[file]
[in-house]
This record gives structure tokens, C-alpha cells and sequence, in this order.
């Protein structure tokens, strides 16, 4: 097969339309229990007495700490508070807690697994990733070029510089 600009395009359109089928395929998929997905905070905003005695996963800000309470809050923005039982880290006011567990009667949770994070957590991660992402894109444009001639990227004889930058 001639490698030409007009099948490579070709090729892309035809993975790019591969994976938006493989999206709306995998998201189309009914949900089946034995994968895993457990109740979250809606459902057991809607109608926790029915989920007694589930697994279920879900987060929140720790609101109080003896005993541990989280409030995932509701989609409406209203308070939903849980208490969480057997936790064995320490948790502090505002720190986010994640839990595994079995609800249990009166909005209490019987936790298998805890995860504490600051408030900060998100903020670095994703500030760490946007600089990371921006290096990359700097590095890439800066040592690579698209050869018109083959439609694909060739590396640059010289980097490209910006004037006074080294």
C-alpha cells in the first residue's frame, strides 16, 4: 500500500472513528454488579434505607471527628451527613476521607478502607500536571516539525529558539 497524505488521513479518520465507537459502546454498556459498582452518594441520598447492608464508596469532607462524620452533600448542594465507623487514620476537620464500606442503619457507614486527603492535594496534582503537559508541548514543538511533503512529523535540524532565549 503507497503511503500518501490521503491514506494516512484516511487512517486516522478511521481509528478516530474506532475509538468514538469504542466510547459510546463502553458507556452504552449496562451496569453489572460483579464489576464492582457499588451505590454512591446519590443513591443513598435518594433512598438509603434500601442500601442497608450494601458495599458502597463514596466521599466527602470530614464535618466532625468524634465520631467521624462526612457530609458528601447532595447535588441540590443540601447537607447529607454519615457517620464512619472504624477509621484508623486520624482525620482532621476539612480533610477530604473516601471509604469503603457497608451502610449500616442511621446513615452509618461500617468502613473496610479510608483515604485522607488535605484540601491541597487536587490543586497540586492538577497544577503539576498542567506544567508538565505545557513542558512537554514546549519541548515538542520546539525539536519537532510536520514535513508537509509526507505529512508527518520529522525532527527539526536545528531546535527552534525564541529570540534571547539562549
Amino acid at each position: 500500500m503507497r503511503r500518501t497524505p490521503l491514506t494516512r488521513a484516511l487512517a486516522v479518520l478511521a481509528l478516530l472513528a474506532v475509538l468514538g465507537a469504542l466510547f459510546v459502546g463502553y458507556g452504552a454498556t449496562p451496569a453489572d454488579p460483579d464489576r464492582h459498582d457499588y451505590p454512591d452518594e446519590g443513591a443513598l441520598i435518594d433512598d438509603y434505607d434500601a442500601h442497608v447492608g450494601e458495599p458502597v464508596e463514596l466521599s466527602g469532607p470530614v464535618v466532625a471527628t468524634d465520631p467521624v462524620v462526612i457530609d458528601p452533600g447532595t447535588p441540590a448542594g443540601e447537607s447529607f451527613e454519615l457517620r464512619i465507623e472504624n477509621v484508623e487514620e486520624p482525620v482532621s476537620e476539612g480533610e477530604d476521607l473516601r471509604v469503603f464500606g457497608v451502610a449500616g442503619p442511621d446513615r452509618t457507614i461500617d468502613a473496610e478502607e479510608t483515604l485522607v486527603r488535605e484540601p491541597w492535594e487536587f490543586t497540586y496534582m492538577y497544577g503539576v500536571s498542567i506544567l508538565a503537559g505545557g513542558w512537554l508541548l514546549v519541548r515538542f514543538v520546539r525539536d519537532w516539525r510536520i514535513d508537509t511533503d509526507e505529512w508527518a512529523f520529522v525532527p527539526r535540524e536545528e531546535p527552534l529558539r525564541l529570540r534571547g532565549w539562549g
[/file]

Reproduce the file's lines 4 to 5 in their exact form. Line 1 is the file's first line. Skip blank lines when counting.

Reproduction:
C-alpha cells in the first residue's frame, strides 16, 4: 500500500472513528454488579434505607471527628451527613476521607478502607500536571516539525529558539 497524505488521513479518520465507537459502546454498556459498582452518594441520598447492608464508596469532607462524620452533600448542594465507623487514620476537620464500606442503619457507614486527603492535594496534582503537559508541548514543538511533503512529523535540524532565549 503507497503511503500518501490521503491514506494516512484516511487512517486516522478511521481509528478516530474506532475509538468514538469504542466510547459510546463502553458507556452504552449496562451496569453489572460483579464489576464492582457499588451505590454512591446519590443513591443513598435518594433512598438509603434500601442500601442497608450494601458495599458502597463514596466521599466527602470530614464535618466532625468524634465520631467521624462526612457530609458528601447532595447535588441540590443540601447537607447529607454519615457517620464512619472504624477509621484508623486520624482525620482532621476539612480533610477530604473516601471509604469503603457497608451502610449500616442511621446513615452509618461500617468502613473496610479510608483515604485522607488535605484540601491541597487536587490543586497540586492538577497544577503539576498542567506544567508538565505545557513542558512537554514546549519541548515538542520546539525539536519537532510536520514535513508537509509526507505529512508527518520529522525532527527539526536545528531546535527552534525564541529570540534571547539562549
Amino acid at each position: 500500500m503507497r503511503r500518501t497524505p490521503l491514506t494516512r488521513a484516511l487512517a486516522v479518520l478511521a481509528l478516530l472513528a474506532v475509538l468514538g465507537a469504542l466510547f459510546v459502546g463502553y458507556g452504552a454498556t449496562p451496569a453489572d454488579p460483579d464489576r464492582h459498582d457499588y451505590p454512591d452518594e446519590g443513591a443513598l441520598i435518594d433512598d438509603y434505607d434500601a442500601h442497608v447492608g450494601e458495599p458502597v464508596e463514596l466521599s466527602g469532607p470530614v464535618v466532625a471527628t468524634d465520631p467521624v462524620v462526612i457530609d458528601p452533600g447532595t447535588p441540590a448542594g443540601e447537607s447529607f451527613e454519615l457517620r464512619i465507623e472504624n477509621v484508623e487514620e486520624p482525620v482532621s476537620e476539612g480533610e477530604d476521607l473516601r471509604v469503603f464500606g457497608v451502610a449500616g442503619p442511621d446513615r452509618t457507614i461500617d468502613a473496610e478502607e479510608t483515604l485522607v486527603r488535605e484540601p491541597w492535594e487536587f490543586t497540586y496534582m492538577y497544577g503539576v500536571s498542567i506544567l508538565a503537559g505545557g513542558w512537554l508541548l514546549v519541548r515538542f514543538v520546539r525539536d519537532w516539525r510536520i514535513d508537509t511533503d509526507e505529512w508527518a512529523f520529522v525532527p527539526r535540524e536545528e531546535p527552534l529558539r525564541l529570540r534571547g532565549w539562549g